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Malaysia in 2015

The United States has much to gain from enhanced ties with Malaysia, write the authors.

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idea_bulbLast month, President Barack Obama engaged in an unexpected exercise in bilateral relationship building when Malaysian Prime Minister Najib Razak joined him for a round of golf at Kaneohe Bay, Hawaii. The outing came on the heels of President Obama’s trip to Malaysia last April, making him the first sitting American president to visit the country since Lyndon B. Johnson in 1966.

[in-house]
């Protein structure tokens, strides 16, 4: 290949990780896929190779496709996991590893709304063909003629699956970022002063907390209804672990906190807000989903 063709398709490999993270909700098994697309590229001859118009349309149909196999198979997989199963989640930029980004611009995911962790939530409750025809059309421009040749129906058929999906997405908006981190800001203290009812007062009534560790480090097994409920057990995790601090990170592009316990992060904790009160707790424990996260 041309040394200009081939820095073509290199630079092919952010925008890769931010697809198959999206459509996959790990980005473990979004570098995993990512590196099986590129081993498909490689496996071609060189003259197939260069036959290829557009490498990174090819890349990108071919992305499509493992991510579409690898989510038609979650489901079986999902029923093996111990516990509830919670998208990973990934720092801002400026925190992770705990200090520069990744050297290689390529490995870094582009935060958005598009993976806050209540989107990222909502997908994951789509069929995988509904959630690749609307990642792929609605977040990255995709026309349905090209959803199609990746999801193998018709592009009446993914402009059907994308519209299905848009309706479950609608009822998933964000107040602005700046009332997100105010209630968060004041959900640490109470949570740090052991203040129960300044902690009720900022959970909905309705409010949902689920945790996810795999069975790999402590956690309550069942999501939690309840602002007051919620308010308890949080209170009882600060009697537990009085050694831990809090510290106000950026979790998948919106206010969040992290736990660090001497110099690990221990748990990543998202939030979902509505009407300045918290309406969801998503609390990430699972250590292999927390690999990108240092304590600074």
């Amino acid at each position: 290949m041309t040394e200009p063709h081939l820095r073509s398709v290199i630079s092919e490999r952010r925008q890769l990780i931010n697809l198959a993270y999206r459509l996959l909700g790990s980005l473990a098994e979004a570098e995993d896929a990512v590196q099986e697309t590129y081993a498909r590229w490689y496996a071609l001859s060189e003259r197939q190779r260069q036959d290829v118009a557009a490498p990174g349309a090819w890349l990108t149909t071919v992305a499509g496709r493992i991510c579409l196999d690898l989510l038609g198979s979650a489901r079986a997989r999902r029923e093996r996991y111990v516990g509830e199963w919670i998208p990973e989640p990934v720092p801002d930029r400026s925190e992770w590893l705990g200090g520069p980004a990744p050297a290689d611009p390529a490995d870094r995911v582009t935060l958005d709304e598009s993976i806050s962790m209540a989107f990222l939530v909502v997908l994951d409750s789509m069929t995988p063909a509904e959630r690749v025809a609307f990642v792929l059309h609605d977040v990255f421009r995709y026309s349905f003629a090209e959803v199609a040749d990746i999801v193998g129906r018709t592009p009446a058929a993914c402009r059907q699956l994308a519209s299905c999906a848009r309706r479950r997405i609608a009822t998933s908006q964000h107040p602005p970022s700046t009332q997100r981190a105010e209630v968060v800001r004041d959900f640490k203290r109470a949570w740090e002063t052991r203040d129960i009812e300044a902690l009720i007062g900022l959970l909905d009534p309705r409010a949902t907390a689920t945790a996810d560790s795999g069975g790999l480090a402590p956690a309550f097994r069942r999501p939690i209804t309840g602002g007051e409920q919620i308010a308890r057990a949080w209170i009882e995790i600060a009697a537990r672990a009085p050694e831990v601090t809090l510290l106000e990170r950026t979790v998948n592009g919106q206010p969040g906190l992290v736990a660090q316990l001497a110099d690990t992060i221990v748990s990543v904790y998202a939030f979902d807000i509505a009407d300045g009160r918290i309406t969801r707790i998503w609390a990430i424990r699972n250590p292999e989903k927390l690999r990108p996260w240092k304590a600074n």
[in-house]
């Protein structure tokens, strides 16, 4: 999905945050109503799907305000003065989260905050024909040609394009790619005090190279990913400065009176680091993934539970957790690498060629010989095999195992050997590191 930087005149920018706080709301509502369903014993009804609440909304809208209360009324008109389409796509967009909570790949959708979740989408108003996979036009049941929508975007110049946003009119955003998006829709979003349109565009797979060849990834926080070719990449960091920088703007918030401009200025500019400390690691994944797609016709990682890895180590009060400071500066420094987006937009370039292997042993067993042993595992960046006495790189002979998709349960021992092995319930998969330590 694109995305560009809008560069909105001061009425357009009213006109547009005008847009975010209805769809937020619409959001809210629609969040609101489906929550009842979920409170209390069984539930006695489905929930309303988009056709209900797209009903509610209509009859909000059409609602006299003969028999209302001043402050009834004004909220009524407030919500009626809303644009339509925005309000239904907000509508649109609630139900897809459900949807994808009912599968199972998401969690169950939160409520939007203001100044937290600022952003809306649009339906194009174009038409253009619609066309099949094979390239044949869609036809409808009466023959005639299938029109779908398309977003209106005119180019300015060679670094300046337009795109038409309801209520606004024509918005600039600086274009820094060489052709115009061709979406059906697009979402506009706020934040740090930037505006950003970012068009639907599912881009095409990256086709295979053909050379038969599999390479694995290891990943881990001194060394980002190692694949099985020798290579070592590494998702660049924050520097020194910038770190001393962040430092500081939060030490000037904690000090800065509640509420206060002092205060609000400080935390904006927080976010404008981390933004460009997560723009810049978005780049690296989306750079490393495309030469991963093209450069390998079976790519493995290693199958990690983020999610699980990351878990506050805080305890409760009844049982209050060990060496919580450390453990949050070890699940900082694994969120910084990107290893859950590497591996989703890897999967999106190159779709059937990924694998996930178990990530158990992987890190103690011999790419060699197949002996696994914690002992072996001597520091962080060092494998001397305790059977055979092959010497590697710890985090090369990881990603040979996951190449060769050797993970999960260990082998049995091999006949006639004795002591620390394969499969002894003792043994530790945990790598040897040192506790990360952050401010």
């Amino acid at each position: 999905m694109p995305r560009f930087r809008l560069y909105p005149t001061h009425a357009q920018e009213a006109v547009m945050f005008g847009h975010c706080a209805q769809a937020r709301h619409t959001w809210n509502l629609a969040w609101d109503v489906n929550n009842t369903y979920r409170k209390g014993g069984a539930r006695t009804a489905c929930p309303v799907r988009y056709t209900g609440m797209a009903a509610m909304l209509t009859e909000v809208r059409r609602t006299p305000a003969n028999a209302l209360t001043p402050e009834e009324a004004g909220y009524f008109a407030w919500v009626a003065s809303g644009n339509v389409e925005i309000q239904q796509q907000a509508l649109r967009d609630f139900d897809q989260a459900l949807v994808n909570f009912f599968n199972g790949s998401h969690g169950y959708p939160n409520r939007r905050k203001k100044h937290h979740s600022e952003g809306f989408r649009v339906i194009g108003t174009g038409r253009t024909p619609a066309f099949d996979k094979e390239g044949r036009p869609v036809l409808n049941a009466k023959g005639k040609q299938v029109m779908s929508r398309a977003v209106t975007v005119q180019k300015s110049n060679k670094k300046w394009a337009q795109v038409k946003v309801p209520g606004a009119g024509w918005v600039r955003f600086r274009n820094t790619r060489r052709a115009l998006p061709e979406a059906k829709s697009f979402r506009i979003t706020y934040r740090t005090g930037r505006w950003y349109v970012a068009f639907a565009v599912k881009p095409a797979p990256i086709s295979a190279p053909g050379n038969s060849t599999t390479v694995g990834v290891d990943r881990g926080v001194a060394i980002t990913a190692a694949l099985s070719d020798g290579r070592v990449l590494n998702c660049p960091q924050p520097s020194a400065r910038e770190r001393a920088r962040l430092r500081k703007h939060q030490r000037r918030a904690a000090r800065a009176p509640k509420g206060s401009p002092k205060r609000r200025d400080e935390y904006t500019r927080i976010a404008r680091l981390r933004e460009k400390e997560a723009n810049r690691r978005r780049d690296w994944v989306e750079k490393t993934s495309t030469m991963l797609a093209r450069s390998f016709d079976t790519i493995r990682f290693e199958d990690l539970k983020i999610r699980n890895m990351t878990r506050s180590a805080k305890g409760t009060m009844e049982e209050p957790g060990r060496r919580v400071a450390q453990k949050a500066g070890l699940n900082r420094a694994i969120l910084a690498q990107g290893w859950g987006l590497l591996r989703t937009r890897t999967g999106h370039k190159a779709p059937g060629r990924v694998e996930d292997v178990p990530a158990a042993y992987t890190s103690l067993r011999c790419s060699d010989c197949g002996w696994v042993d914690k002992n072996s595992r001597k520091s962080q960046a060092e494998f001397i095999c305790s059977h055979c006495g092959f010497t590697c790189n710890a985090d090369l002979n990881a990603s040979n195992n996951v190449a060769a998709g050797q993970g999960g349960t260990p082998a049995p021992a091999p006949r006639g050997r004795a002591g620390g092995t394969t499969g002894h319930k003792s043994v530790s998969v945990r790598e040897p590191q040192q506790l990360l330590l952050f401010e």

As it assumes the chairmanship of the Association of Southeast Asian Nations, or ASEAN, Malaysia will have an outsized regional presence throughout 2015 and become a focus of the United States’ engagement in Asia. While all ASEAN chairs host a raft of meetings and work incrementally to deepen ties among the members, 2015 is a watershed year for ASEAN: The 10 ASEAN nations have committed to transforming into one “ASEAN Community” with three pillars—cohesive action on political and security affairs, deeper economic integration, and greater sociocultural cooperation—by December 31, 2015. As chair, it falls to Malaysia to make this vision of an integrated ASEAN Community a reality.

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